Recognizing Sciatica Symptoms

Recognizing Sciatica Symptoms

If you have ever suffered sciatica symptoms, you also know how painful it can be. What you may not be aware of is the fact that sciatica is not really a diagnosis in and of itself. The term sciatica simply refers to a group of symptoms that cause pain in the lower back, leg and sometimes foot that arises from compression or irritation of one of the five spinal nerves that gives rise to each sciatic nerve. Here are some of the most common sciatica symptoms.

Pain

The most common symptom of sciatica is of course pain and this pain can be felt at any point along the nerve pathway. The severity of the pain will vary from case to case from a mild ache to severe burning pain in the lower back and down your leg. Some people describe it as feeling like a jolt of electricity. You may experience any of the following pain symptoms:

• Buttock pain

• Leg pain

• Muscle weakness

• Lower back discomfort

• Calf pain

Numbness

Muscle weakness or numbness is also a common sign of sciatica compression or irritation. In fact, it is not uncommon to have numbness in one part of your leg and pain in another. This is due in large part to the location of the compression or irritation. Tingling often accompanies this pain or numbness, your lower leg and feet may feel like they are asleep.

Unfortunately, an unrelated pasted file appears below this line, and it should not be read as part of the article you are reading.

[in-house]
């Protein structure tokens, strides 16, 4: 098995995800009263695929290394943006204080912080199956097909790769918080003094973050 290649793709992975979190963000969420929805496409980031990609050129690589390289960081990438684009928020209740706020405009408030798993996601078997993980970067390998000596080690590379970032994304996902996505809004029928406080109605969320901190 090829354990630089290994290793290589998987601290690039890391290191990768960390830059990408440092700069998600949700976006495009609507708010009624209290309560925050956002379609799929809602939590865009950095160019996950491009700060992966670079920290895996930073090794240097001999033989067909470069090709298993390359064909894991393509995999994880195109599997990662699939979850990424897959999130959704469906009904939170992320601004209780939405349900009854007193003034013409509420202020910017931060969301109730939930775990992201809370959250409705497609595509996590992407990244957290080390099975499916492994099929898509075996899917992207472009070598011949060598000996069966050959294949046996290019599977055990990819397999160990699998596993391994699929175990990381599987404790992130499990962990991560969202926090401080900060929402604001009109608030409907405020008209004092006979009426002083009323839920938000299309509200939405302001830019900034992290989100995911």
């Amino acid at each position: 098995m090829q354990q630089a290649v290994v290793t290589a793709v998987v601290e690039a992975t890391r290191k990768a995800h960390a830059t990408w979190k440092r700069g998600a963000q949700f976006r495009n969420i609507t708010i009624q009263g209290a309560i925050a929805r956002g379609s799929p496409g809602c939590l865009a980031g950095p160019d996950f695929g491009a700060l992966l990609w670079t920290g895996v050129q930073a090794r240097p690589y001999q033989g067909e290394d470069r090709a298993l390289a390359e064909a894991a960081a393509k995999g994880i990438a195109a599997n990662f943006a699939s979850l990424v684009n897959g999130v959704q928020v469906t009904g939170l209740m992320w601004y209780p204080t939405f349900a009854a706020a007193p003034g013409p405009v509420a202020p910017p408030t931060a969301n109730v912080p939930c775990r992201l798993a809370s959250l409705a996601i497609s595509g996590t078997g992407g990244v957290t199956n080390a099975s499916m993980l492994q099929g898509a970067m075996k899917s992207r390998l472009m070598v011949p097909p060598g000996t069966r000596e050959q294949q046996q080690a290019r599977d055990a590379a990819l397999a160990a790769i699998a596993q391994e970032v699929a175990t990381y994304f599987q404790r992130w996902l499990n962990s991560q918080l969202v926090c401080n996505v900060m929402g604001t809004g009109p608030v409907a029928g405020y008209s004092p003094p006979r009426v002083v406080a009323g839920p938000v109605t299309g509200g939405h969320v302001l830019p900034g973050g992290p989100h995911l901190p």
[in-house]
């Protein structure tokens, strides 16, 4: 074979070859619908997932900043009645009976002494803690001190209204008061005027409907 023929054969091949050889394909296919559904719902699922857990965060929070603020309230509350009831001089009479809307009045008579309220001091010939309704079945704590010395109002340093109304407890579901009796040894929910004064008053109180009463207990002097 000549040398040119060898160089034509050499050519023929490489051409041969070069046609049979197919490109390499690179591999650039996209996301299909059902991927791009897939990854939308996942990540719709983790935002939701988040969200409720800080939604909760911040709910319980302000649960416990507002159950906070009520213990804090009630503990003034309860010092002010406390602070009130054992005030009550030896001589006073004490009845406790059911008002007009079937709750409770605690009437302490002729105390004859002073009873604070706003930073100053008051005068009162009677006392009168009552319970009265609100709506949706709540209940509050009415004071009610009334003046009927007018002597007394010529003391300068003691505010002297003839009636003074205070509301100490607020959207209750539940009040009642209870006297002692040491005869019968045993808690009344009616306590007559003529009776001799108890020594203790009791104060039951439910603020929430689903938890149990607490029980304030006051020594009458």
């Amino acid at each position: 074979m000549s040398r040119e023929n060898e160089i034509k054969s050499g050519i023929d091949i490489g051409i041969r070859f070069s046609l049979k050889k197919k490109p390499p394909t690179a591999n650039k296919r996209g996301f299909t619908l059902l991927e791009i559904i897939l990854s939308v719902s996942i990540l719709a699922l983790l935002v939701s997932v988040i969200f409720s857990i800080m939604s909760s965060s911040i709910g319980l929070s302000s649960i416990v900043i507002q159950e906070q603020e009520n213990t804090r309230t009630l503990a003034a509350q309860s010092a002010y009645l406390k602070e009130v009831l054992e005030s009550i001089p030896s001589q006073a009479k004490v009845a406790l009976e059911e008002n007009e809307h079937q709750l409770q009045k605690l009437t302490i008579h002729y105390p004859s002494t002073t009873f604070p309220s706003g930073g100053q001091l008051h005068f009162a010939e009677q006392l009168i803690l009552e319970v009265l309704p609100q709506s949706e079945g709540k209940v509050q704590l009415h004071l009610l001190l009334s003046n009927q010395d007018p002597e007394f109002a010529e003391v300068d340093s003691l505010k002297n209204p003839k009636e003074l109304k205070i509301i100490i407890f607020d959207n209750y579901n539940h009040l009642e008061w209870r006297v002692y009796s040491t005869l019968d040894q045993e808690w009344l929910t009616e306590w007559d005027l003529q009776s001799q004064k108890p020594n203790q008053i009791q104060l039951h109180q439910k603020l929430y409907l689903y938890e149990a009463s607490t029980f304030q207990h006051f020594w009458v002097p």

Bladder or Bowel Control Issues

In serious situations, you may experience bladder or bowel control issues. If you experience this sciatica symptom, you should seek medical attention immediately. This can happen if you are suffering from Cauda equine syndrome. This is actually a neurological problem where there is an acute loss of function of the lumbar plexus. Cauda equina syndrome is generally addressed surgically and the prognosis is good if it is addressed soon after symptoms present.

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Medical Attention

In most cases, a mild case of sciatica will resolve itself without intervention; however, there are times when medical attention is required. If your pain and symptoms last longer than a week or your attempts to alleviate pain fail you should seek medical attention. This is also true if your symptoms flare suddenly or are especially severe in nature.

Conclusion

As you can see, sciatica symptoms vary in intensity, which will affect potential treatment options. In cases that are mild to moderate, it may be possible to rely on over the counter medications and rest, but when the symptoms are severe prescription medications or even surgery may be required. The cause of your symptoms will play a role in determining treatment as well, if your sciatica pain is the direct result of a tumor or trauma surgery may be required however if the problem is strain rest may be all you need.